Food Notes: Backstage Bistro will offer upscale dining (and a movie)

doland@idahostatesman.comNovember 8, 2013 


Village Cinema, home of the new Backstage Bistro, during The Village at Meridian's invitation-only unveiling last month.


Dinner and a movie just got fancier in the Treasure Valley. The new Backstage Bistro at the Village Cinema will bring a new and sophisticated feel to the experience starting Tuesday, Nov. 12, says James Howard, director of operations for Cinema West.

This will be the first upscale dining concept for the Northern California-based theater chain, Howard says, and it won’t be the last as trends bring people back to dinner theater.

“We’ve come full circle,” Howard says. “We started out with the idea of dinner theater in the early part of the 20th century. Now, we’re getting back to this concept.”

The concept includes local sourcing of food and personnel. Chef Talferd Jude, formerly of Bardenay, created its elegant menu. Filip Vogelpohl of Boise Art Glass created the blown-glass chandeliers.

The atmosphere harkens toward art nouveau, with iron and glass canopies that are inspired by the canopies that adorn Paris metro stops.

The menu will focus on elements of Basque culture with Spanish-style tapas, along with French and traditional American influences.

“It’s what we call ‘bistro style,’ which is well-dressed comfort food,” Howard says.

Jude is crafting a menu that offers elegant dishes that can be prepared and served quickly — so you can show up at 7 p.m. and make an 8:15 p.m. movie.

And you can dine two ways — in the restaurant before or after a flick, or in one of the VIP screening rooms that will allow you to eat while you watch a movie.

The centerpiece will be a circular bar serving beer, wine and cocktails.

Appetizers include artisan cheese plates, charcuterie ($16 each), global fusion croquettes a trois ($9) and carmel corn calamari ($10.50), cavatappi au gratin (fancy mac ’n’ cheese for $9.50), scallop skewers ($15) and pulled pork tacos ($10).

There also are salads, such as a nicoise for $12 and Caesar for $9, and entrees run the gamut from coq au vin blanc ($17) and seared sea scallops ($28) to steak frites ($22) and truffled short rib bourguignon ($20).

Howard will be on site managing the project through opening, before hiring a general manager for the restaurant and heading off to create another Backstage Bistro in another market.

Village Cinemas is now open at The Village at Meridian, on the corner of Eagle Road and Fairview Avenue. Backstage Bistro will be open 4:30-9 p.m. Mondays-Thursdays, 4:30-10 p.m. Fridays, 11:30 a.m.-10 p.m. Saturdays and 11:30 a.m.-9 p.m. Sundays.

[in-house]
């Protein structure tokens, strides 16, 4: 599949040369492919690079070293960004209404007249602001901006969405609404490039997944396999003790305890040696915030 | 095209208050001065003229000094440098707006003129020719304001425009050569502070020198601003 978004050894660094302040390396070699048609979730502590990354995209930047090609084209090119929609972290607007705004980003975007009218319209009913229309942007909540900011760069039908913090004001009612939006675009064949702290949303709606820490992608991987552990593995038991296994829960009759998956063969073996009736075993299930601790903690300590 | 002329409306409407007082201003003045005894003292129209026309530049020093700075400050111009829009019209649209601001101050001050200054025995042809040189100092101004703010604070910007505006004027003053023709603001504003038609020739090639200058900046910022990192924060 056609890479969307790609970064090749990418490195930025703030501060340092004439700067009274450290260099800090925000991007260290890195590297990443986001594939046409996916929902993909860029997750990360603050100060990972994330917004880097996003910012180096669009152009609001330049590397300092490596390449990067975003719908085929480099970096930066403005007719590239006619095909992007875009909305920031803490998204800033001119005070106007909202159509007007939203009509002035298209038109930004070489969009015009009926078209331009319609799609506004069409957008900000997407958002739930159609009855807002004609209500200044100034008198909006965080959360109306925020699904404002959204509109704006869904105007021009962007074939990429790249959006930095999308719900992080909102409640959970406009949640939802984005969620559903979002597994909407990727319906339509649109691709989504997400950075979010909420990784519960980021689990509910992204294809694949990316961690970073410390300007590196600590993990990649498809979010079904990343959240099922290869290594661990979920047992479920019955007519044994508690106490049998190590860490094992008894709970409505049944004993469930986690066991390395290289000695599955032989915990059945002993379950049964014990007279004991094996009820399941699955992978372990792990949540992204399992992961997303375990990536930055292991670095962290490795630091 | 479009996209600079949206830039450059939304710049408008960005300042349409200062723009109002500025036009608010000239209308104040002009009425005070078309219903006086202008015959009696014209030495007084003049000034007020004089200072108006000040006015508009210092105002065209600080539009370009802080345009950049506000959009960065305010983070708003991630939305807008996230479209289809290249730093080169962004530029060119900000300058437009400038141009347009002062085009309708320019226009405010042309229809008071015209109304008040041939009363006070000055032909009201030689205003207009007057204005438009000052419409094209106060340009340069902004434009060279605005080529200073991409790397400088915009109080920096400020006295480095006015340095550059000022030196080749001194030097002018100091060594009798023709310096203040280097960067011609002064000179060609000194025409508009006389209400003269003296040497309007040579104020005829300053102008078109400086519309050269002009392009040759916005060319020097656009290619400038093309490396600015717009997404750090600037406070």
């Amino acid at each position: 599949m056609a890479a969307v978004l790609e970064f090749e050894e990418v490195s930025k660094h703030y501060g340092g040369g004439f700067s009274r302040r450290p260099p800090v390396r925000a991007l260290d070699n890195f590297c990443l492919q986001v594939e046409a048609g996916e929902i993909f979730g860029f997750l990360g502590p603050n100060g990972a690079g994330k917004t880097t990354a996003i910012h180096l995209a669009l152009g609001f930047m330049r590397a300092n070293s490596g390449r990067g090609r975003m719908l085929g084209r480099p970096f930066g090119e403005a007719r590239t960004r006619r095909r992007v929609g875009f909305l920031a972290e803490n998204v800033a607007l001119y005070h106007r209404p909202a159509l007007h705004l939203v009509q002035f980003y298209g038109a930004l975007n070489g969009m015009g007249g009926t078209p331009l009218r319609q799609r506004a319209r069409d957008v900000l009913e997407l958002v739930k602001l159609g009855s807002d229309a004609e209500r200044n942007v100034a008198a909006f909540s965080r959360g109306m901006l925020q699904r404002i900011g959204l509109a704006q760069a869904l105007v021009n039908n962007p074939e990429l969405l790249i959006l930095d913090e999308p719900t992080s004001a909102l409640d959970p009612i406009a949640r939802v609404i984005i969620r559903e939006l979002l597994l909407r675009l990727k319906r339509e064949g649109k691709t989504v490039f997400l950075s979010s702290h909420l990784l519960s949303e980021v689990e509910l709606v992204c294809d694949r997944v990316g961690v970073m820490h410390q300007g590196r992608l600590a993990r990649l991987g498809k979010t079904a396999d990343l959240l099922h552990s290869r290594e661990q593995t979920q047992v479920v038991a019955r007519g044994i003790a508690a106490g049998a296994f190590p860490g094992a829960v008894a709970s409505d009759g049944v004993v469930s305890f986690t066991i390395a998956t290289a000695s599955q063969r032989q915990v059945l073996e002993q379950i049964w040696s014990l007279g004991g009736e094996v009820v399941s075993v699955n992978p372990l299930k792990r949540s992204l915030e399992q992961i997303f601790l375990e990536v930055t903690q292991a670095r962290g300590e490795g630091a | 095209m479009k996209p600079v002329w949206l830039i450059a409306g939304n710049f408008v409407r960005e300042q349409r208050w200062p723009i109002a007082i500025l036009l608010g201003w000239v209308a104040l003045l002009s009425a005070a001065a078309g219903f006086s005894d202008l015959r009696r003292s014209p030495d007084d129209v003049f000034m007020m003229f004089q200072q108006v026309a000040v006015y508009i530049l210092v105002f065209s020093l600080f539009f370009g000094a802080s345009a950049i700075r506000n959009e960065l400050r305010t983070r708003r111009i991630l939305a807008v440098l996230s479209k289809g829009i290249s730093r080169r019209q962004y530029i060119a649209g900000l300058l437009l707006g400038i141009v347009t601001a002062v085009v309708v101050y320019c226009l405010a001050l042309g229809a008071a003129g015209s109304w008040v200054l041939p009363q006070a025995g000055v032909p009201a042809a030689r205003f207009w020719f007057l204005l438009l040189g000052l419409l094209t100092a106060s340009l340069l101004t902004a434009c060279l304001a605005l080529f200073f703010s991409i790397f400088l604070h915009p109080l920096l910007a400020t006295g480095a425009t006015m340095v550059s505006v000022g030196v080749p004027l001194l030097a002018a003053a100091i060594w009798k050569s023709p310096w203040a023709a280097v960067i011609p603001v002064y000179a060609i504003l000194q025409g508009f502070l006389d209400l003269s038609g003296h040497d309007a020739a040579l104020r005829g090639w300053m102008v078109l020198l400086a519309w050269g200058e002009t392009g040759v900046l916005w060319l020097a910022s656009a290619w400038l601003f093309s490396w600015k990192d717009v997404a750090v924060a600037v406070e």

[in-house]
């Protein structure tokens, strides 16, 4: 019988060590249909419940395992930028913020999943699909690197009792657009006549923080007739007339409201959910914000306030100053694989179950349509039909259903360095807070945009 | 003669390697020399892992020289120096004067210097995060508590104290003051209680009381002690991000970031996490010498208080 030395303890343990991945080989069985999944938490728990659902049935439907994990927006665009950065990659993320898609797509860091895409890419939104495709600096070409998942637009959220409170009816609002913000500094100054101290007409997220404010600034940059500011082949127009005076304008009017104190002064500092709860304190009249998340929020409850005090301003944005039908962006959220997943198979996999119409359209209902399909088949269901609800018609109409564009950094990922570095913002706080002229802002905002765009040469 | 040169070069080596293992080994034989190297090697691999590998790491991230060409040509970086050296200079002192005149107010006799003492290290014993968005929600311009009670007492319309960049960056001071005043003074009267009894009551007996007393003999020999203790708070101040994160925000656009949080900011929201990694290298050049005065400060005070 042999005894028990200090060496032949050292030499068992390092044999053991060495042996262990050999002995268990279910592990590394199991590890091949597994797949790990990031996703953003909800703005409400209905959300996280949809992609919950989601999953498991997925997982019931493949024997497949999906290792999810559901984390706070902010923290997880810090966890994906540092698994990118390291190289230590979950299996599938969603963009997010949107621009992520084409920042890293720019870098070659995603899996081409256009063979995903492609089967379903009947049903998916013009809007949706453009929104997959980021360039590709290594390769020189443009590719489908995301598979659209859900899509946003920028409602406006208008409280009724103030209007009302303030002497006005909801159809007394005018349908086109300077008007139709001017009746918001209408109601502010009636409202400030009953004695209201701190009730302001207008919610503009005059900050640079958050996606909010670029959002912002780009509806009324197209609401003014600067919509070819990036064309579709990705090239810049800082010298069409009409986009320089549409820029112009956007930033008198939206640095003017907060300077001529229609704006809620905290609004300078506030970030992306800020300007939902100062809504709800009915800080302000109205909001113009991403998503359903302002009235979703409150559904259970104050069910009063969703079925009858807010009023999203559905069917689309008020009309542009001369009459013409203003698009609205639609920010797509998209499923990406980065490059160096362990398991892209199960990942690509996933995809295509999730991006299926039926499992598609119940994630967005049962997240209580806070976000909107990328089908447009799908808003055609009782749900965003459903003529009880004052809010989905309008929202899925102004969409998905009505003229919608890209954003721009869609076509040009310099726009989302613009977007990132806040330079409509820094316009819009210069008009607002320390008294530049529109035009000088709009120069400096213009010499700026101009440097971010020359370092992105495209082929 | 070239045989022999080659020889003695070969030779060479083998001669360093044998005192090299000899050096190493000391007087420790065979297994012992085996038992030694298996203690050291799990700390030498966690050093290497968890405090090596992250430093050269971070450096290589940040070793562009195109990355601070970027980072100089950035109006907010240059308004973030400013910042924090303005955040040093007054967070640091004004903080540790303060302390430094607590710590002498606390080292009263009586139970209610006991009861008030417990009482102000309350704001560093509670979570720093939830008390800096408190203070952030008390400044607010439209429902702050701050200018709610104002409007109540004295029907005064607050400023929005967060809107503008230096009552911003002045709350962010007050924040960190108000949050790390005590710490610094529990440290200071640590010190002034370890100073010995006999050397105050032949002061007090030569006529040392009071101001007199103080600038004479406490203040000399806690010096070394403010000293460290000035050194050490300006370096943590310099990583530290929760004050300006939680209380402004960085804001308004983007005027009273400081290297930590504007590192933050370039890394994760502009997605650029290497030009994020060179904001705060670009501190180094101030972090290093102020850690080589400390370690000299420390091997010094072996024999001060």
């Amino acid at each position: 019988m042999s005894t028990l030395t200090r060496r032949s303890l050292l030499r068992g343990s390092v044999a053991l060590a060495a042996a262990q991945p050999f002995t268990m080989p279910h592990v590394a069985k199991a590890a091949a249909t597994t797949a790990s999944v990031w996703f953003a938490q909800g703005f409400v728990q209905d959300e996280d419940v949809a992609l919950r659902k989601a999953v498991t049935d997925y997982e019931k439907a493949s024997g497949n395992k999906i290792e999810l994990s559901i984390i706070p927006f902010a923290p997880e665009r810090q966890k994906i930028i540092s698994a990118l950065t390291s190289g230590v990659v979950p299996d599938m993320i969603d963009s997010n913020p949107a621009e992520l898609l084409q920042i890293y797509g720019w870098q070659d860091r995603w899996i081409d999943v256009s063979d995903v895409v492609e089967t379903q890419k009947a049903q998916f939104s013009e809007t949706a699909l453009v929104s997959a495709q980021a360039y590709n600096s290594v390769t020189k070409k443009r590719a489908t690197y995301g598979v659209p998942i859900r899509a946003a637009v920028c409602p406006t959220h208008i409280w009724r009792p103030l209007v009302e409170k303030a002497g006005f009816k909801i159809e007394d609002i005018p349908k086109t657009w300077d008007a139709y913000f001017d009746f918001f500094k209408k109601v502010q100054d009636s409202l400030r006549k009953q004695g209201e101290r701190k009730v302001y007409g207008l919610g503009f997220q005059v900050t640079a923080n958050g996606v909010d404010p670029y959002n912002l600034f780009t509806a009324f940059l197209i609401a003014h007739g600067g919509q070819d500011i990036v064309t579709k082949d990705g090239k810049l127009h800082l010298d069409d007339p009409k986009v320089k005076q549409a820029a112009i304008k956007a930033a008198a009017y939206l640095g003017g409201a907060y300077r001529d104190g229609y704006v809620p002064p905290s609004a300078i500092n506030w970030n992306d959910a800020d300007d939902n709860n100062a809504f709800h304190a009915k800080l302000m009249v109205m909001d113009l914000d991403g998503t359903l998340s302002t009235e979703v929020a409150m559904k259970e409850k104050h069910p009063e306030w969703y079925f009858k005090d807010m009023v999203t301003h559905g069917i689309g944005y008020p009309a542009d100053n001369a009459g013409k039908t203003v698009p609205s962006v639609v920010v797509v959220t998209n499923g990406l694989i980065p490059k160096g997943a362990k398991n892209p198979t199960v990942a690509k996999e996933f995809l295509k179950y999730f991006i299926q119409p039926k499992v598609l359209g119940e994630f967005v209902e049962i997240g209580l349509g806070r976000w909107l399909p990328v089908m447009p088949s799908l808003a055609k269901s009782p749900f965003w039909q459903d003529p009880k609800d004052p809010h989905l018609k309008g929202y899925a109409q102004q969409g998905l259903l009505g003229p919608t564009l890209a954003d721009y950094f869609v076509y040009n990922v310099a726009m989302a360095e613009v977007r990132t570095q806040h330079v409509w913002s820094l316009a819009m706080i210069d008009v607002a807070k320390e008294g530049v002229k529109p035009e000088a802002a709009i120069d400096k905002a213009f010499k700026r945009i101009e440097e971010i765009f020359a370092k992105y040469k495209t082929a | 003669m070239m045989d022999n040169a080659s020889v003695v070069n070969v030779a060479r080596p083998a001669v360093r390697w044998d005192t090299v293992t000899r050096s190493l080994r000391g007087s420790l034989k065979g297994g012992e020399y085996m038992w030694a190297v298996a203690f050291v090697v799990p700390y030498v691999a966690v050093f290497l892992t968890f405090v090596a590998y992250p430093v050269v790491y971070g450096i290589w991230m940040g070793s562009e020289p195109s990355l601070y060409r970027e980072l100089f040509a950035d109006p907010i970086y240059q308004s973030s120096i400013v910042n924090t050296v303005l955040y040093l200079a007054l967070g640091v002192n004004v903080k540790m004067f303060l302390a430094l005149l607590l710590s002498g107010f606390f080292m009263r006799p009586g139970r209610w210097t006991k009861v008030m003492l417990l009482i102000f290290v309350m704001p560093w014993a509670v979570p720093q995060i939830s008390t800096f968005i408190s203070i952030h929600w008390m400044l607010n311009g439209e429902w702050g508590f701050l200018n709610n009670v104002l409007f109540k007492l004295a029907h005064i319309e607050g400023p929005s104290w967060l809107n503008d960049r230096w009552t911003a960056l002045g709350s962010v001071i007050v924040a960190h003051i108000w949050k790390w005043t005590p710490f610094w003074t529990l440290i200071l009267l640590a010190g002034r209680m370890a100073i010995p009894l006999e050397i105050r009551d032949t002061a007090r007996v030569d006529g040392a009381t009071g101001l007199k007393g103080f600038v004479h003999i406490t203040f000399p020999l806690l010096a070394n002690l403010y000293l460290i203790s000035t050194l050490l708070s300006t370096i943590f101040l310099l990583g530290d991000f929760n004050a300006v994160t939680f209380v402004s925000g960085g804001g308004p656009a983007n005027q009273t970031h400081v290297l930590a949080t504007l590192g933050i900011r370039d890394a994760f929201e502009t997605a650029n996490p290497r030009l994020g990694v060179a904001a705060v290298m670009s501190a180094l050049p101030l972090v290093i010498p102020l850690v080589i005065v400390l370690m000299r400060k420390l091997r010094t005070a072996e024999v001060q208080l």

Self-serve, pay-per-ounce wine bar Bodovino will be open by the end of November.

The concept will use state-of-the-art wine-dispensing machines to pour more than 100 wines. Most will range from $10 to $20 per bottle, but there also will be vintages that retail in the hundreds of dollars.

You will swipe a prepaid card — available in the retail shop — at the machines to get the amount of wine you want.

Bodovino will be at 404 S. 8th St. in the former Piece Unique & Shoez and Mr. Peabody’s Optical Shoppe spaces.

It will spill over into the 8th Street Marketplace’s atrium with an indoor patio and also will have an outdoor patio along Broad Street seasonally.

You will be able to buy craft beers by the bottle and on draft. Food will be at a deli counter stocked with paninis, sandwiches, salads and lighter fare. You can track the progress at


The Mode Lounge, an upscale cocktail bar concept from Pie Hole owner Russ Crawforth, will now open in January, when the liquor license will be available.

Crawforth had hoped to open before the holidays.

“That’s fine,” he said. “That gives us more time for planning and to get the details right.”

Crawforth took over the former Grape Escape spot at the corner of 8th and Idaho streets inside the historic Mode Department Store building. The location is the inspiration for the bar’s name.

He hired Brian Livesay as his head bartender and general manager. He most recently worked at Parma Ridge Winery, which closed earlier this year, and The Matador. Livesay is fine-tuning the craft cocktail menu.

“We’re doing some things that Boise hasn’t seen yet,” Livesay says. “I’m pretty excited.”

Livesay is working with “insanely customized ingredients” to create drinks that are unique to the area and will reflect the season, he says.


Construction started on the former Burger King spot at 17th and State streets last week, transforming it into a Carl’s Jr./Green Burrito. It should open by mid-January. This will be the seventh Carl’s Jr. franchise in the Treasure Valley.


• Halloween was the last day of business for the artisan Sol Bakery, 3910 Hill Road in Boise. Owners Tom and Carrie Peterman opened Sol in June 2012. The couple is looking for a buyer for the business, according to the shop’s Facebook page and a message on its phone.

• The wine shop Bueno Cheapo Vino, 770 S. Vista Ave., will close Nov. 9, says owner Heidi Jacobson. It’s been open at that location for five years.

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